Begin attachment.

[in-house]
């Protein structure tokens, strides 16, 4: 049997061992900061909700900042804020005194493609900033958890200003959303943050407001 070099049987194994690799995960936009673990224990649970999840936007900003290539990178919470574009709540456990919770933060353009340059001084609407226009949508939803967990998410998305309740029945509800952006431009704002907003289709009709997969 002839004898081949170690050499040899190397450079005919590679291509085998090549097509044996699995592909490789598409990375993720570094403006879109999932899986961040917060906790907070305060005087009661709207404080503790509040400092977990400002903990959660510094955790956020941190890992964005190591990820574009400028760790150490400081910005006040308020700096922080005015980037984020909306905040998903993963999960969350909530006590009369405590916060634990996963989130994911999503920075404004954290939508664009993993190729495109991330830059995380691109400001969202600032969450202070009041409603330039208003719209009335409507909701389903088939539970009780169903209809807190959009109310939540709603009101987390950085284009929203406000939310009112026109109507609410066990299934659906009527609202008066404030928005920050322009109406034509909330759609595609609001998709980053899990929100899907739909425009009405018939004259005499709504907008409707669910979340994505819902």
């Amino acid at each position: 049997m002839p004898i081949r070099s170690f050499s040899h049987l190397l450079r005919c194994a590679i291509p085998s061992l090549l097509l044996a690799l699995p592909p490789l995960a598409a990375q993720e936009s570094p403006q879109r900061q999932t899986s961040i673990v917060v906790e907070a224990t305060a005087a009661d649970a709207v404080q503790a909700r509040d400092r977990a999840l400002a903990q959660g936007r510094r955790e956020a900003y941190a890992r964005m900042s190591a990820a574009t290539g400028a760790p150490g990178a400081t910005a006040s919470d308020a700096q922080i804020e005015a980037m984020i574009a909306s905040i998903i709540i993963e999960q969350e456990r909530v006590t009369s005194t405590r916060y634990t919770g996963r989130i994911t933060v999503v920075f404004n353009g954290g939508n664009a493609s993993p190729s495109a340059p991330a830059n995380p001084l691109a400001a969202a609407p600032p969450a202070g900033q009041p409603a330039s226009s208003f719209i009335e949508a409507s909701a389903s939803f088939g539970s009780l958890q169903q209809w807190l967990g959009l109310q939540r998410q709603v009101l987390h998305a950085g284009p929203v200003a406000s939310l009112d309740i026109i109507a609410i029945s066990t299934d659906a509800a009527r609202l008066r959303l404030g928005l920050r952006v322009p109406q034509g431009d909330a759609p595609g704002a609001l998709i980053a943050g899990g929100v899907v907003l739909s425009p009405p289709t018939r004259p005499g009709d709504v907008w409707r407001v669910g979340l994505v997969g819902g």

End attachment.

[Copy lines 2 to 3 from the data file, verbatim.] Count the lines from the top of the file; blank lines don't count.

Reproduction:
């Protein structure tokens, strides 16, 4: 049997061992900061909700900042804020005194493609900033958890200003959303943050407001 070099049987194994690799995960936009673990224990649970999840936007900003290539990178919470574009709540456990919770933060353009340059001084609407226009949508939803967990998410998305309740029945509800952006431009704002907003289709009709997969 002839004898081949170690050499040899190397450079005919590679291509085998090549097509044996699995592909490789598409990375993720570094403006879109999932899986961040917060906790907070305060005087009661709207404080503790509040400092977990400002903990959660510094955790956020941190890992964005190591990820574009400028760790150490400081910005006040308020700096922080005015980037984020909306905040998903993963999960969350909530006590009369405590916060634990996963989130994911999503920075404004954290939508664009993993190729495109991330830059995380691109400001969202600032969450202070009041409603330039208003719209009335409507909701389903088939539970009780169903209809807190959009109310939540709603009101987390950085284009929203406000939310009112026109109507609410066990299934659906009527609202008066404030928005920050322009109406034509909330759609595609609001998709980053899990929100899907739909425009009405018939004259005499709504907008409707669910979340994505819902």
């Amino acid at each position: 049997m002839p004898i081949r070099s170690f050499s040899h049987l190397l450079r005919c194994a590679i291509p085998s061992l090549l097509l044996a690799l699995p592909p490789l995960a598409a990375q993720e936009s570094p403006q879109r900061q999932t899986s961040i673990v917060v906790e907070a224990t305060a005087a009661d649970a709207v404080q503790a909700r509040d400092r977990a999840l400002a903990q959660g936007r510094r955790e956020a900003y941190a890992r964005m900042s190591a990820a574009t290539g400028a760790p150490g990178a400081t910005a006040s919470d308020a700096q922080i804020e005015a980037m984020i574009a909306s905040i998903i709540i993963e999960q969350e456990r909530v006590t009369s005194t405590r916060y634990t919770g996963r989130i994911t933060v999503v920075f404004n353009g954290g939508n664009a493609s993993p190729s495109a340059p991330a830059n995380p001084l691109a400001a969202a609407p600032p969450a202070g900033q009041p409603a330039s226009s208003f719209i009335e949508a409507s909701a389903s939803f088939g539970s009780l958890q169903q209809w807190l967990g959009l109310q939540r998410q709603v009101l987390h998305a950085g284009p929203v200003a406000s939310l009112d309740i026109i109507a609410i029945s066990t299934d659906a509800a009527r609202l008066r959303l404030g928005l920050r952006v322009p109406q034509g431009d909330a759609p595609g704002a609001l998709i980053a943050g899990g929100v899907v907003l739909s425009p009405p289709t018939r004259p005499g009709d709504v907008w409707r407001v669910g979340l994505v997969g819902g």